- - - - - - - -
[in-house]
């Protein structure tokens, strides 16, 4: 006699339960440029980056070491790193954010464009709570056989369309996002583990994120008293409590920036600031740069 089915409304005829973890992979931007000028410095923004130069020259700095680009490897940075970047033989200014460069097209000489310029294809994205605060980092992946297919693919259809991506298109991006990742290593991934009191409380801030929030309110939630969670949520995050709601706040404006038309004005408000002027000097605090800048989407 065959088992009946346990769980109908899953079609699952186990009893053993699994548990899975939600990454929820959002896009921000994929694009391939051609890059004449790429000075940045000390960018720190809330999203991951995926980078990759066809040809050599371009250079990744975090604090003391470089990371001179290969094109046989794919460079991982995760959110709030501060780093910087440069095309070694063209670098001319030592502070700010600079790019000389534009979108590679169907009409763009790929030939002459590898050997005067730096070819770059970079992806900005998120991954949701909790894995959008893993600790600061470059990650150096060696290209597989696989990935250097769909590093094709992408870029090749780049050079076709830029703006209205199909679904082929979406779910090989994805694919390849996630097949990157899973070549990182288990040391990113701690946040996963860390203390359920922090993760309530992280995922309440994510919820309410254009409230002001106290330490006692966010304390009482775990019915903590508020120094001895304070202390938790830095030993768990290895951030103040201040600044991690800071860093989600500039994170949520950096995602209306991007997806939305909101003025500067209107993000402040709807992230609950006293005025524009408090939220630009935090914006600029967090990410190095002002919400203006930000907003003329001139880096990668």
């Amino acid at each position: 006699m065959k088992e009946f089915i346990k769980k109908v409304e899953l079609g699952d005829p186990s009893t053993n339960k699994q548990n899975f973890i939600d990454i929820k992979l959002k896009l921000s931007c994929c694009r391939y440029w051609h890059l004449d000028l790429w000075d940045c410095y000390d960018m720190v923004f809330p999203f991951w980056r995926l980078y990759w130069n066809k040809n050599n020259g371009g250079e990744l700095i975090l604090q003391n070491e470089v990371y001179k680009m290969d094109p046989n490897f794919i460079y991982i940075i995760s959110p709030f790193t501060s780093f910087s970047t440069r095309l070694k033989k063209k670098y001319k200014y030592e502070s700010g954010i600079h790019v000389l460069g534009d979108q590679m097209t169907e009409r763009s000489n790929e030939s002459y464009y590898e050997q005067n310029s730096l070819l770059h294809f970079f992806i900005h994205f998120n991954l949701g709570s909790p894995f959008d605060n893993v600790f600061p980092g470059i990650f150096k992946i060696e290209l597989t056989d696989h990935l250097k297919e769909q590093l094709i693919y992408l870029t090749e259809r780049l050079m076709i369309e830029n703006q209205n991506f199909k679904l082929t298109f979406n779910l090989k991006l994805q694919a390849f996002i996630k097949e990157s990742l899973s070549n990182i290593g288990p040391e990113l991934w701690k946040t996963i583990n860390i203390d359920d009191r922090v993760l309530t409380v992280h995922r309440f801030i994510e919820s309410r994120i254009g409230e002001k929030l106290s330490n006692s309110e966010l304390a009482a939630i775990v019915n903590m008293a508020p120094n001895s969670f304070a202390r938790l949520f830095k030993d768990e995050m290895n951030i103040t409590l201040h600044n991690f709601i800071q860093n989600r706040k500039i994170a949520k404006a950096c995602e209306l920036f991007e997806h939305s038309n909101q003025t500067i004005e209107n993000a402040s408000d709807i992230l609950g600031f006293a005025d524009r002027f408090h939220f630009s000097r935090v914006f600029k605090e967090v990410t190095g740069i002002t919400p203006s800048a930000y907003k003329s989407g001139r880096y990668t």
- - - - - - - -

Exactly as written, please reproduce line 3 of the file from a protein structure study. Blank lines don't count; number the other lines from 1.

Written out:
């Amino acid at each position: 006699m065959k088992e009946f089915i346990k769980k109908v409304e899953l079609g699952d005829p186990s009893t053993n339960k699994q548990n899975f973890i939600d990454i929820k992979l959002k896009l921000s931007c994929c694009r391939y440029w051609h890059l004449d000028l790429w000075d940045c410095y000390d960018m720190v923004f809330p999203f991951w980056r995926l980078y990759w130069n066809k040809n050599n020259g371009g250079e990744l700095i975090l604090q003391n070491e470089v990371y001179k680009m290969d094109p046989n490897f794919i460079y991982i940075i995760s959110p709030f790193t501060s780093f910087s970047t440069r095309l070694k033989k063209k670098y001319k200014y030592e502070s700010g954010i600079h790019v000389l460069g534009d979108q590679m097209t169907e009409r763009s000489n790929e030939s002459y464009y590898e050997q005067n310029s730096l070819l770059h294809f970079f992806i900005h994205f998120n991954l949701g709570s909790p894995f959008d605060n893993v600790f600061p980092g470059i990650f150096k992946i060696e290209l597989t056989d696989h990935l250097k297919e769909q590093l094709i693919y992408l870029t090749e259809r780049l050079m076709i369309e830029n703006q209205n991506f199909k679904l082929t298109f979406n779910l090989k991006l994805q694919a390849f996002i996630k097949e990157s990742l899973s070549n990182i290593g288990p040391e990113l991934w701690k946040t996963i583990n860390i203390d359920d009191r922090v993760l309530t409380v992280h995922r309440f801030i994510e919820s309410r994120i254009g409230e002001k929030l106290s330490n006692s309110e966010l304390a009482a939630i775990v019915n903590m008293a508020p120094n001895s969670f304070a202390r938790l949520f830095k030993d768990e995050m290895n951030i103040t409590l201040h600044n991690f709601i800071q860093n989600r706040k500039i994170a949520k404006a950096c995602e209306l920036f991007e997806h939305s038309n909101q003025t500067i004005e209107n993000a402040s408000d709807i992230l609950g600031f006293a005025d524009r002027f408090h939220f630009s000097r935090v914006f600029k605090e967090v990410t190095g740069i002002t919400p203006s800048a930000y907003k003329s989407g001139r880096y990668t």